Published: 24 January 2024 at 11:46
VIEWPOINT: Parts are taking longer to deliver as ships avoid attacks
By Tom Stacey, Anglia Ruskin University
Automotive giants Tesla and Volvo have announced pauses to the production of their electric vehicles (EVs) in Europe. Electric vehicles are seeing record sales and demand worldwide, but a lack of parts means that factories cannot sustain their production.
The reasons for this are complex. Parts are taking longer to deliver as attacks by Houthi rebels force ships to avoid the Red Sea. And there are also issues around the monopoly that Chinese factories hold on many EV components, including crucial lithium batteries.
These factors have made it harder (and more expensive) to move parts across the globe to support EV production in Europe.
Modern global supply chains are tightly orchestrated. Moving goods to factories (and away from them to customers) is heavily demand driven. Forecasting this demand has become a huge industry, valued at over US$27 billion (£21.3 billion).
But even with all this intelligence, political tensions, pandemics and even stuck ships can turn this industry on its head overnight. This is particularly the case where the supply side is constrained, as it is with EV batteries from China.
In 2021, a container ship called the Ever Given ran aground in the Suez Canal, blocking this vital shipping route from the far east to Europe for the best part of a week. The blockage prevented goods from passing through the canal, so had the knock-on effect of raising container shipping prices.
Even though the Suez canal has been open for two years, the recent attacks on commercial ships in the Red Sea have caused shipping companies to divert their ships to less direct routes – adding significant costs and time.
What does this mean for consumers and the planet? And are there ways for EV manufacturers to circumvent these risks?
If manufacturers cannot produce due to shortages, then factories that make a single product such as Tesla’s gigafactory near Berlin (which produces the best-selling Model Y SUV) have one option – to idle the lines. Hourly-paid workers are sent home and where possible, salaried staff will continue in other roles such as safety checking and testing.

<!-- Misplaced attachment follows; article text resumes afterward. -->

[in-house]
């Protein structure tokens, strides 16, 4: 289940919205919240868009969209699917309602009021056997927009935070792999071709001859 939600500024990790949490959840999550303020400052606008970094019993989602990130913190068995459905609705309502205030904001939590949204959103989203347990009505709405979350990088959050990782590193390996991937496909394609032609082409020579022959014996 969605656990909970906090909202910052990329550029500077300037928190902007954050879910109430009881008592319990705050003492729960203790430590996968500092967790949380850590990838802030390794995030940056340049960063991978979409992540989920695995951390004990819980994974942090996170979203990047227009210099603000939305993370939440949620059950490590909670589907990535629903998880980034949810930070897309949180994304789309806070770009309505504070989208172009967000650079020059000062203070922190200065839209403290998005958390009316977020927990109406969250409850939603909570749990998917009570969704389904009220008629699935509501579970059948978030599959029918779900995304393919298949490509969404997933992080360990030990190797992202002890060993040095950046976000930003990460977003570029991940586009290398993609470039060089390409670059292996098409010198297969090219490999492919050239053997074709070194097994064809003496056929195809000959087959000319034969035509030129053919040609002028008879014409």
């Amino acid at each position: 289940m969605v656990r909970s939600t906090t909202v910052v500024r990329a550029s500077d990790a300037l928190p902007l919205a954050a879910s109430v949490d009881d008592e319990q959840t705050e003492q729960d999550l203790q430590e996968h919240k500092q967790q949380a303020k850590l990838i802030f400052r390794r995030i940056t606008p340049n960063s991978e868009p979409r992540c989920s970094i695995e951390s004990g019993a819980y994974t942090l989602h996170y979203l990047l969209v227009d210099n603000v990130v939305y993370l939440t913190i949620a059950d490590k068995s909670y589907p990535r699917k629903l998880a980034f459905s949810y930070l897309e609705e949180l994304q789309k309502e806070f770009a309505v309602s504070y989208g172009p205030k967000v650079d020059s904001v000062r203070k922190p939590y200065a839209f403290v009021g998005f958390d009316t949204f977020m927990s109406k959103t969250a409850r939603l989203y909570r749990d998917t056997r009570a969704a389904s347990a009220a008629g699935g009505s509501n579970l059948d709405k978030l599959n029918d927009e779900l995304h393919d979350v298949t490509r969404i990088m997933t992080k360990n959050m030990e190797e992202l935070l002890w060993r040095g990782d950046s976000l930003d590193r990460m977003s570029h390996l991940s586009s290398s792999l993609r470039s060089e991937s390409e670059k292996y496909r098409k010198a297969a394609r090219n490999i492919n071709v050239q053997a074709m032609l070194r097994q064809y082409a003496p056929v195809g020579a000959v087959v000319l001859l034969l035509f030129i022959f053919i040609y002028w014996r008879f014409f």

Tesla and Volvo have other factories and other product lines that can keep running. But even finished vehicles travelling from plants in China for sale in Europe are affected by the need to avoid the Red Sea. Vehicle manufacturer, Geely, who also produce Volvo vehicles in China, has warned of delays to European consumers expecting their new cars in early 2024.
Delays are not the only issue associated with shipping parts and vehicles around Africa to avoid the Red Sea. The 3,000 extra miles travelled by ships means they burn more fuel – a lot more fuel.
Peter Sand, a shipping analyst at ocean and air freight analytics platform, Xeneta, has estimated conservatively that each ship taking this route produces 2,700 extra tons of CO₂. If the international shipping industry were a country, it would already be among the world’s top carbon-emitting nations. And greenhouse gas emissions from ships are projected to increase by up to 50% by 2050.
EVs are undoubtedly better for the environment than their combustion engine counterparts. However, when supply is constrained, buyers often have little choice but to delay making the switch. Sales figures from 2023 show that private buyers still did not purchase as many EVs in the historically buoyant month of September as they did in the year before due to uncertainty in the market.
Fleet demand remains strong. But the market can only grow as fast as manufacturers can make cars. And pausing production is not going to help the transition.